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by Jaime Jansen

The government of Sri Lanka said Monday that it will propose constitutional reform in a series of meetings beginning Tuesday in a bid to end a two decade old civil war with Tamil Tiger rebels, who want a separate ethnic homeland in the north and east of the country. The Tamil Tigers …

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by Jaime Jansen

Georgia Attorney General Thurbert Baker on Monday filed an emergency appeal with the Georgia Supreme Court on behalf of Governor Sonny Perdue, asking the court to overturn a lower court judge's Friday decision to issue a temporary restraining order blocking the implementation of a law requiring Georgia voters to produce photo …

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by Jaime Jansen

The British government is sending Home Office minister Baroness Scotland to the US on Thursday to push for US ratification of the treaty aligning extradition requests between the two nations, which the UK has already ratified. Under the UK Extradition Act 2003 which enshrines the treaty in British law, three British bankers …

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by Jaime Jansen

Mexican leftist presidential candidate Andres Manuel Lopez Obrador has asked Mexico's Federal Electoral Court to order a manual recount of returns from the July 2 presidential election, which conservative Felipe Calderon won by just 0.6 percent. Lopez Obrador turned over to …

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by Jaime Jansen

Saddam Hussein, along with several co-defendants and defense lawyers, boycotted trial proceedings Monday at the Iraq High Tribunal as the defense was scheduled to begin closing arguments. The court did hear from a lawyer for defendant Ali Dayih Ali, but Hussein sent a letter to the court saying "the tribunal is lacking in all procedures established …

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by Jaime Jansen

Cyrus Kar, the Los Angeles-based filmmaker of Iranian descent and US Navy veteran detained by US forces in Iraq for 55 days, has sued Secretary of Defense Donald Rumsfeld and other top military officials in the US District Court for the Central District of California. Kar argues that his detention in Iraq, which …

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by Jaime Jansen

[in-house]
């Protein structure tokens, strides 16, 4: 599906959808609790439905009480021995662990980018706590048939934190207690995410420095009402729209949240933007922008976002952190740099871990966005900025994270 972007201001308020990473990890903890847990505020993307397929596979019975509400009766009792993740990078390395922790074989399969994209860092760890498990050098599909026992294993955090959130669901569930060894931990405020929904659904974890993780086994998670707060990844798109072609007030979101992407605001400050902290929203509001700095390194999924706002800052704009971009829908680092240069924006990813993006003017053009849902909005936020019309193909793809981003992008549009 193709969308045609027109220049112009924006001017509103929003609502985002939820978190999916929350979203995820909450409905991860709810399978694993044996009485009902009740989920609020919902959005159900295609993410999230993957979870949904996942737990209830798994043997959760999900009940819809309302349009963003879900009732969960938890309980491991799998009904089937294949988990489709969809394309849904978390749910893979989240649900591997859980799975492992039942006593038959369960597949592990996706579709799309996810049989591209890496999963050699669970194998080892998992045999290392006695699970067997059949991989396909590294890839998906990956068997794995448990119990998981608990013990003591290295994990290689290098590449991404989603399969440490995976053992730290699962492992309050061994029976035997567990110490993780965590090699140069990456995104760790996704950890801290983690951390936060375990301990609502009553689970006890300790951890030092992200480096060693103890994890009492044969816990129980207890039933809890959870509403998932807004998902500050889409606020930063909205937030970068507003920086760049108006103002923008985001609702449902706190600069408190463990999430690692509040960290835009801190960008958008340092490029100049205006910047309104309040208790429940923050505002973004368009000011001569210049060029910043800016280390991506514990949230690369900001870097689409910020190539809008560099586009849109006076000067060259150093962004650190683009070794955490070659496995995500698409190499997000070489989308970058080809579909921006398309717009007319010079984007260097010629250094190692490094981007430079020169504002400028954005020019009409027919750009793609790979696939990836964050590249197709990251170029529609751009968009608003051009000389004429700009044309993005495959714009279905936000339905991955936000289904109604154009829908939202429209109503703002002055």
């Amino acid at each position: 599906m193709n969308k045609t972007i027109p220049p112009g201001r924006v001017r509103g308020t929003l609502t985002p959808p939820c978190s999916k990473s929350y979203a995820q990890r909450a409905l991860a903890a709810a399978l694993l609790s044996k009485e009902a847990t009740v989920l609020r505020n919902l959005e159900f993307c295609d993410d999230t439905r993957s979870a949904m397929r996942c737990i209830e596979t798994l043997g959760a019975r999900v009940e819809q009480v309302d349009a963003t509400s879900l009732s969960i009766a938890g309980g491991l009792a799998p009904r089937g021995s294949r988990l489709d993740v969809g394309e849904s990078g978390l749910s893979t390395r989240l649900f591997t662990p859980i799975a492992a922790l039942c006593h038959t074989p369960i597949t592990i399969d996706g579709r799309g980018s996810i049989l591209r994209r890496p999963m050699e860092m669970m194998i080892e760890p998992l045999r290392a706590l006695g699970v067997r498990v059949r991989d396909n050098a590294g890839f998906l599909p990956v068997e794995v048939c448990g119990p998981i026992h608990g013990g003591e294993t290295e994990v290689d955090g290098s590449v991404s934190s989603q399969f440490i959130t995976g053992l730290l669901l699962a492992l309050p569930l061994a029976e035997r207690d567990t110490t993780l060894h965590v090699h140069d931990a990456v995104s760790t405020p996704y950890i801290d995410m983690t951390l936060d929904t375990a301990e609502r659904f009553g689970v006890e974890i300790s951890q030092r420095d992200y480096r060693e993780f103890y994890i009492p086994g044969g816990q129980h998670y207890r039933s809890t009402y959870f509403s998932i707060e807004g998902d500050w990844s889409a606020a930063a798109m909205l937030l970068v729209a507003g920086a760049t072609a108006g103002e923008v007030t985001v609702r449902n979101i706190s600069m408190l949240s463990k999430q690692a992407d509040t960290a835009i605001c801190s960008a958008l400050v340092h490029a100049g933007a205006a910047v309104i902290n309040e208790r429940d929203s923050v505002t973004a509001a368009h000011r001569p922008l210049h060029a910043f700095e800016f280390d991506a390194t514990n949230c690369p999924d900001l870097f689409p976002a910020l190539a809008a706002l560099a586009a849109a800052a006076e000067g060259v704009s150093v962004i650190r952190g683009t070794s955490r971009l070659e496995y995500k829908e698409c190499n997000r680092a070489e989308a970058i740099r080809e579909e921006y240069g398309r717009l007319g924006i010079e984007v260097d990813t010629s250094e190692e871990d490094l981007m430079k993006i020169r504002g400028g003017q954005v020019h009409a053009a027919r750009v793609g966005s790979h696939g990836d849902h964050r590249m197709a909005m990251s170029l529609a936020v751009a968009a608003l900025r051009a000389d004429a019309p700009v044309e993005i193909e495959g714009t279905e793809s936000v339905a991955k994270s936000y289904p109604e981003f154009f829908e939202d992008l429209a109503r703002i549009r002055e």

The trial of six men accused of war crimes in Kosovo in 1999, including former Serbian President Milan Milutinovic, began at the International Tribunal for the former Yugoslavia (ICTY) Monday. Milutinovic and his five co-defendants - former Serbian Prime Minister Nikola Sainovic, former Yugoslav army chiefs of staff Dragoljub Ojdanic and Nebojsa Pavkovic, …

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by Jeannie Shawl

AP is reporting that the Supreme Judicial Court of Massachusetts has ruled that a proposed state constitutional amendment that would ban same-sex marriage can be placed on the ballot for voter approval, if the amendment is approved by the state legislature. Massachusetts became the first state to legalize same-sex marriage …

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by Jaime Jansen

The first federal trial relating to insurance coverage for property damage caused by Hurricane Katrina begins Monday in Gulfport, Mississippi. In the lawsuit against Nationwide Mutual Insurance Company, a Mississippi homeowner is disputing the insurance company's decision not to cover his property damage claim. Nationwide denied the claim because it contends the …

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by Jaime Jansen

US Rep. Pete Hoekstra (R-MI), chairman of the House Intelligence Committee, said that the Bush administration may have violated the law by failing to brief the committee on intelligence activities, in a May 18 letter to President Bush that was first disclosed in the New York Times Saturday. In his letter to President …